The building decontamination and the excavation of the contaminated surface soil and the contaminated material in the building sumps and trench and in the dry wells and their disposal were performed from 2005 to 2006. A total of 170 cubic yards of material was excavated and disposed of at an EPA-approved off-Site facility.
Groundwater ISCO injections were performed between July and December 2005. Approximately, 15,000 gallons of iron-catalyzed sodium persulfate (with small amounts of buffering agents) and 600 gallons of hydrogen peroxide were injected into the aquifer through a network of 20 injection wells to treat the contamination in the Upper Glacial Aquifer.
After a successful pilot test, an ISVE system consisting of nine ISVE wells and 11 vapor monitoring probes began operating in 2005.
A supplemental groundwater investigation was conducted from 2005 to 2006 to determine the source of the Magothy Aquifer contamination underneath the Site and to establish whether there was a relationship between the contamination at the Site and the VOC contamination detected in nearby Village of Mineola Supply Well #4. Based on the results of the investigation, it was concluded that the Site was not a current source of contamination in the Magothy Aquifer. Therefore, EPA decided not to implement the Magothy Aquifer groundwater remedy. An Explanation of Significant Differences (ESD) was issued in 2007, documenting this decision.
While the cleanup objectives for the Upper Glacial Aquifer and soil were met in 2006 and 2008, respectively, EPA continued to operate the ISVE system until 2013 because VOC vapors were still being recovered from underneath the Jackson Steel building. The operation of the ISVE system was discontinued when the levels of vapor removal became too low for the system to continue to be efficient.
The aboveground ISVE infrastructure was removed by EPA in June 2013. From March to April 19, 2016, the groundwater monitoring wells, ISVE wells, vapor monitoring wells, ISCO injection wells, and ISCO monitoring wells, were decommissioned.
Although EPA successfully remediated the soil and the groundwater aquifer immediately underlying the Site, residual levels of VOCs remain. VOCs, even at low levels, can migrate as vapors through the soil into buildings. This process, which is called vapor intrusion, can result in unacceptable human exposures to VOCs inside occupied buildings. This pathway is currently incomplete at the Site, because the building on the site is currently unoccupied, and subslab vapor intrusion mitigation systems prevent the migration of vapors into an adjacent occupied building.
Because the residual levels of VOCs are expected to dissipate slowly, EPA concluded that preventing human exposure to VOCs at the occupied building will be needed for a number of years to ensure the protectiveness of the remedy. Therefore, the existing vapor intrusion mitigation systems will need to continue to operate, and additional actions, from monitoring to the installation of an additional vapor mitigation system, may be needed should the currently unoccupied building be occupied or replaced with another structure in the future. EPA determined that institutional controls (ICs) (i.e., property use restrictions) requiring the continued operation of the subslab vapor intrusion mitigation systems were needed. In addition, EPA determined that ICs requiring vapor intrusion sampling and/or mitigative measures were needed should the unoccupied Jackson Steel building be occupied or replaced with another structure in the future.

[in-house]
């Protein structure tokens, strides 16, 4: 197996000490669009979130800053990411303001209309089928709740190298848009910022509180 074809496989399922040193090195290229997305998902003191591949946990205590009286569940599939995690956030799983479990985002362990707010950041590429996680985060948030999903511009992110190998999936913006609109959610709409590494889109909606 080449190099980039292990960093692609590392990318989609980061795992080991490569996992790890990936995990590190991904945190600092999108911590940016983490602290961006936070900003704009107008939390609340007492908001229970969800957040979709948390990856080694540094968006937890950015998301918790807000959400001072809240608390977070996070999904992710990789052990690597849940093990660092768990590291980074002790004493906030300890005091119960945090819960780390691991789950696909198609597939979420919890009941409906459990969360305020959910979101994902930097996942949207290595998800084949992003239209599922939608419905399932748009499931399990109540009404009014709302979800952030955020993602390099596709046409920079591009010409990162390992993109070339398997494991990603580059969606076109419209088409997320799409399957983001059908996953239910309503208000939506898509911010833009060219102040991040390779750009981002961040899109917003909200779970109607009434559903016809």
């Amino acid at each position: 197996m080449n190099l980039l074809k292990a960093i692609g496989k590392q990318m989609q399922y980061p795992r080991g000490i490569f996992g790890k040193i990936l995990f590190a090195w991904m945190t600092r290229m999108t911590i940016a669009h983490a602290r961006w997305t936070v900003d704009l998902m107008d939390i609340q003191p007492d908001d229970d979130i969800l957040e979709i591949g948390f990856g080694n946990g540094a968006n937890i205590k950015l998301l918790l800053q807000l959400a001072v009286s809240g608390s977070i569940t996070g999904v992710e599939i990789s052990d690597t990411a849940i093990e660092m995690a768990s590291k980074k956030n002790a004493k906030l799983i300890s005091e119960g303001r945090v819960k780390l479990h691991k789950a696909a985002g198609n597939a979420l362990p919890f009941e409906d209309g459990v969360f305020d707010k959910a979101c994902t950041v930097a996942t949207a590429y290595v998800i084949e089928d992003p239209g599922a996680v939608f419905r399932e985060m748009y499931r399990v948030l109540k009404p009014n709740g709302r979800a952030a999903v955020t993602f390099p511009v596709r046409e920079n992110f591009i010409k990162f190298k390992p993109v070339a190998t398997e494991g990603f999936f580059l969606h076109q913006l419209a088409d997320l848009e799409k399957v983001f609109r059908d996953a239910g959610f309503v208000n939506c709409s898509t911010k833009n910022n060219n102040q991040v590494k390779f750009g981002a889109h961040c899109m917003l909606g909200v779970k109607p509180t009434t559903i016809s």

EPA issued an ESD on June 20, 2016, documenting its determination to incorporate into the remedy ICs to prevent exposure through vapor intrusion. The ICs will remain in place until the residual VOCs fully dissipate in the subsurface. EPA noted in the ESD that a Vapor Intrusion Management Plan (VIMP) and Institutional Control Implementation and Assurance Plan (ICIAP) would be prepared to ensure that the ICs were appropriately implemented and maintained. In addition, in the ESD EPA noted that it would communicate directly with the Village of Mineola Superintendent of Buildings, requesting that EPA and NYSDEC be notified if the existing building is to be refurbished and used for human occupancy or demolished and a new structure constructed. The correspondence would also request that the Village not issue a Certificate of Occupancy until necessary vapor intrusion-related actions identified by EPA and NYSDEC are carried out.
A VIMP and ICIAP were completed on June 20, 2016.
On June 20, 2016, EPA sent a letter to the Village of Mineola Superintendent of Buildings, requesting that EPA and NYSDEC be notified if the existing building is to be refurbished and used for human occupancy or demolished and a new structure constructed and requested that the Village not issue a Certificate of Occupancy until necessary vapor intrusion-related actions identified by EPA and NYSDEC are carried out. Periodic reminders will be issued to the Village to help ensure the effectiveness of this measure.
On July 27, 2016, notices were placed on the deed of the two parcels occupied by the daycare center and the parcel occupied by the Jackson Steel building. The notice on the deed of the daycare center requires that the subslab vapor intrusion mitigation systems be operated as long as elevated levels of vapors remain under the buildings on the property and the buildings are occupied. The notice on the deed of the Jackson Steel building alerts any potential purchaser, lessee, or other user of the property that EPA and NYSDEC must be notified if and when a determination is made that the existing building will be refurbished and used for human occupancy or demolished and a new structure constructed. EPA intends to effect an environmental easement on the Jackson Steel property in the future once a new owner takes control of the property.